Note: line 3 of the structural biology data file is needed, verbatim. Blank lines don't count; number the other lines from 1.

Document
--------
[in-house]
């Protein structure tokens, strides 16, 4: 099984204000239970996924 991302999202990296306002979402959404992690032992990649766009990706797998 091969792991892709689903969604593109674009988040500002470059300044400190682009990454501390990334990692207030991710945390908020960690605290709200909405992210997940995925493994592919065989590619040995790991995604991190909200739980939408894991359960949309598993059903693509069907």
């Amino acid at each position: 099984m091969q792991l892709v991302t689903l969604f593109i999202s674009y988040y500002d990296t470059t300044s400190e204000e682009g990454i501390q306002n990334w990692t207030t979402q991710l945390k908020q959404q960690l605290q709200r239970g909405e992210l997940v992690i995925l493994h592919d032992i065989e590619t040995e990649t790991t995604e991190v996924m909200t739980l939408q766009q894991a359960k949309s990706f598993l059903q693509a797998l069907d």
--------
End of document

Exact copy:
């Amino acid at each position: 099984m091969q792991l892709v991302t689903l969604f593109i999202s674009y988040y500002d990296t470059t300044s400190e204000e682009g990454i501390q306002n990334w990692t207030t979402q991710l945390k908020q959404q960690l605290q709200r239970g909405e992210l997940v992690i995925l493994h592919d032992i065989e590619t040995e990649t790991t995604e991190v996924m909200t739980l939408q766009q894991a359960k949309s990706f598993l059903q693509a797998l069907d």